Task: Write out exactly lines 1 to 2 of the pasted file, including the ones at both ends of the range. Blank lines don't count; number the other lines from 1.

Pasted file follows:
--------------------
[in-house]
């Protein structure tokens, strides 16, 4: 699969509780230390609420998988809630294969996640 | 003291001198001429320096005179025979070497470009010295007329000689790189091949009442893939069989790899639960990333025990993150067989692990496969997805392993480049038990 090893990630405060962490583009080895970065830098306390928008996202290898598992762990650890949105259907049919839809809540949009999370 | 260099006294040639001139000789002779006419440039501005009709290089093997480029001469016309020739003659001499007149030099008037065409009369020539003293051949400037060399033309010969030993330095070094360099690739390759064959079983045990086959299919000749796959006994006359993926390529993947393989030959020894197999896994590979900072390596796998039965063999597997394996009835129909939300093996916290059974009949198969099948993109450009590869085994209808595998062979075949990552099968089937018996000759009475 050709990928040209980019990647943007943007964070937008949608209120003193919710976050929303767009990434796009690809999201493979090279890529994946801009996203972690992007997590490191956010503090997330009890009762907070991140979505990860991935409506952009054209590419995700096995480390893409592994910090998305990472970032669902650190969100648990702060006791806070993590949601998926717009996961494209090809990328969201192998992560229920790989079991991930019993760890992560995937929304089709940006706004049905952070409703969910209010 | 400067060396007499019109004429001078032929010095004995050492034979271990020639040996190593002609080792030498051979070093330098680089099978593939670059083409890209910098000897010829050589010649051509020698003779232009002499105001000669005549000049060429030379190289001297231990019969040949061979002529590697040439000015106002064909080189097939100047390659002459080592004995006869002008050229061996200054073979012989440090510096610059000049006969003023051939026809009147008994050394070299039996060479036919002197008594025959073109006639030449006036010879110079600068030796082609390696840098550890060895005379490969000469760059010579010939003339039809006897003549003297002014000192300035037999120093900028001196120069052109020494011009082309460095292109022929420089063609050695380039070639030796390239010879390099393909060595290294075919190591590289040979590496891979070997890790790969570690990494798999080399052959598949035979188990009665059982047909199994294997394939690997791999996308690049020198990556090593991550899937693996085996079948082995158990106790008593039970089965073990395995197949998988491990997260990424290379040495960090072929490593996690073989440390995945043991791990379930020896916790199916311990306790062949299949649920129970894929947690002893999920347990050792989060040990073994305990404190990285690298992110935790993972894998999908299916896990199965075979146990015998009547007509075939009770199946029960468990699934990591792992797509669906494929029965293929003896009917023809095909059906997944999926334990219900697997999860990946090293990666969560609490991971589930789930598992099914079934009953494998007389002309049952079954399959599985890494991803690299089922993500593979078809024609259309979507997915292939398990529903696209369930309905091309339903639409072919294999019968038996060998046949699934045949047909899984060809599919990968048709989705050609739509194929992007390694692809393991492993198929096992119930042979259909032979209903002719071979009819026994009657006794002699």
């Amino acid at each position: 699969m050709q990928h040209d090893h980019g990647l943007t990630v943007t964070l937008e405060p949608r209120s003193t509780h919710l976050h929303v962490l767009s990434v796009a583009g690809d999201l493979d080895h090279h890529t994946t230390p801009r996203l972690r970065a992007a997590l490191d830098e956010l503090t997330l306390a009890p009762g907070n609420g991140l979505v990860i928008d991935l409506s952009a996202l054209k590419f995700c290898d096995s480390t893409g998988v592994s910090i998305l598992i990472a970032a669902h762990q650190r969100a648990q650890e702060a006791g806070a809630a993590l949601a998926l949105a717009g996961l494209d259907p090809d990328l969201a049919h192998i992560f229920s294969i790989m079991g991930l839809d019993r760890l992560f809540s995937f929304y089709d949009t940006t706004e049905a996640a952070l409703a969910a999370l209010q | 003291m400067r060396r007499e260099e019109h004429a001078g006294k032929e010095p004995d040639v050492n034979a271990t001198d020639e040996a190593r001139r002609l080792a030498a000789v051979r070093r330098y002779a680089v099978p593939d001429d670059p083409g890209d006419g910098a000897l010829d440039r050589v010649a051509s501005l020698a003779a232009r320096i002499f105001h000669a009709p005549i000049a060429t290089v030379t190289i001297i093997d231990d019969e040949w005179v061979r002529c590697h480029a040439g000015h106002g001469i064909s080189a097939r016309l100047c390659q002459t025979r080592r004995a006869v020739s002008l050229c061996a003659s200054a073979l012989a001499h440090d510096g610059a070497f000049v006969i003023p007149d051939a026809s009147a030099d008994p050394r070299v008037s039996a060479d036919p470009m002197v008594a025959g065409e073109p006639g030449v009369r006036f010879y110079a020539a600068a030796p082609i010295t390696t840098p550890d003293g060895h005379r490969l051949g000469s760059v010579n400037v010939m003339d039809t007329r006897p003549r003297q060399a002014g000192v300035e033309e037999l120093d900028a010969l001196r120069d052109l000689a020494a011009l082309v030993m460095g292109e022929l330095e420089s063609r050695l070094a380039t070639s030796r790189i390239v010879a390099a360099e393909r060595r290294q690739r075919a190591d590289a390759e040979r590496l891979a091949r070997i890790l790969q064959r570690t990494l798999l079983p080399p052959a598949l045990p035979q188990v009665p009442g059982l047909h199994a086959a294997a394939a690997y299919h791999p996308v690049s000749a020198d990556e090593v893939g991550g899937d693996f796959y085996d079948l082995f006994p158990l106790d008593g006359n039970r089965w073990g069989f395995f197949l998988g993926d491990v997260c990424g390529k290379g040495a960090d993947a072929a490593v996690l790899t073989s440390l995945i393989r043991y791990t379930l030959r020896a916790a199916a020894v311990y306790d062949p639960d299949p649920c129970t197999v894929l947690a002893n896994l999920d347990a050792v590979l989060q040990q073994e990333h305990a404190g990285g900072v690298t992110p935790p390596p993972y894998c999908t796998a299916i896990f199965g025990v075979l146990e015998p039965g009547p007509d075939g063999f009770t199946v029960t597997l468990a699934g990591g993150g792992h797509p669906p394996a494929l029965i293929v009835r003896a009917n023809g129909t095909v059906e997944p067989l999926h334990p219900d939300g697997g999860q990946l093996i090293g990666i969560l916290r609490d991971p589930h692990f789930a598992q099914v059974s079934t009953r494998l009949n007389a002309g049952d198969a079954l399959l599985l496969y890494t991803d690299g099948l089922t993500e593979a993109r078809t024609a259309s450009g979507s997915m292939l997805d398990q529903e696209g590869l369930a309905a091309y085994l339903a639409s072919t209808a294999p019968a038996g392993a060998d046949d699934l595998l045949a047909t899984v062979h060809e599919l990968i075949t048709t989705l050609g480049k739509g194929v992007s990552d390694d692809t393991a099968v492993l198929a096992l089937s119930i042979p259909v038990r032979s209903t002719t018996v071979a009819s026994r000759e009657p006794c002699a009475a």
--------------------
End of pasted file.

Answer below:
[in-house]
């Protein structure tokens, strides 16, 4: 699969509780230390609420998988809630294969996640 | 003291001198001429320096005179025979070497470009010295007329000689790189091949009442893939069989790899639960990333025990993150067989692990496969997805392993480049038990 090893990630405060962490583009080895970065830098306390928008996202290898598992762990650890949105259907049919839809809540949009999370 | 260099006294040639001139000789002779006419440039501005009709290089093997480029001469016309020739003659001499007149030099008037065409009369020539003293051949400037060399033309010969030993330095070094360099690739390759064959079983045990086959299919000749796959006994006359993926390529993947393989030959020894197999896994590979900072390596796998039965063999597997394996009835129909939300093996916290059974009949198969099948993109450009590869085994209808595998062979075949990552099968089937018996000759009475 050709990928040209980019990647943007943007964070937008949608209120003193919710976050929303767009990434796009690809999201493979090279890529994946801009996203972690992007997590490191956010503090997330009890009762907070991140979505990860991935409506952009054209590419995700096995480390893409592994910090998305990472970032669902650190969100648990702060006791806070993590949601998926717009996961494209090809990328969201192998992560229920790989079991991930019993760890992560995937929304089709940006706004049905952070409703969910209010 | 400067060396007499019109004429001078032929010095004995050492034979271990020639040996190593002609080792030498051979070093330098680089099978593939670059083409890209910098000897010829050589010649051509020698003779232009002499105001000669005549000049060429030379190289001297231990019969040949061979002529590697040439000015106002064909080189097939100047390659002459080592004995006869002008050229061996200054073979012989440090510096610059000049006969003023051939026809009147008994050394070299039996060479036919002197008594025959073109006639030449006036010879110079600068030796082609390696840098550890060895005379490969000469760059010579010939003339039809006897003549003297002014000192300035037999120093900028001196120069052109020494011009082309460095292109022929420089063609050695380039070639030796390239010879390099393909060595290294075919190591590289040979590496891979070997890790790969570690990494798999080399052959598949035979188990009665059982047909199994294997394939690997791999996308690049020198990556090593991550899937693996085996079948082995158990106790008593039970089965073990395995197949998988491990997260990424290379040495960090072929490593996690073989440390995945043991791990379930020896916790199916311990306790062949299949649920129970894929947690002893999920347990050792989060040990073994305990404190990285690298992110935790993972894998999908299916896990199965075979146990015998009547007509075939009770199946029960468990699934990591792992797509669906494929029965293929003896009917023809095909059906997944999926334990219900697997999860990946090293990666969560609490991971589930789930598992099914079934009953494998007389002309049952079954399959599985890494991803690299089922993500593979078809024609259309979507997915292939398990529903696209369930309905091309339903639409072919294999019968038996060998046949699934045949047909899984060809599919990968048709989705050609739509194929992007390694692809393991492993198929096992119930042979259909032979209903002719071979009819026994009657006794002699």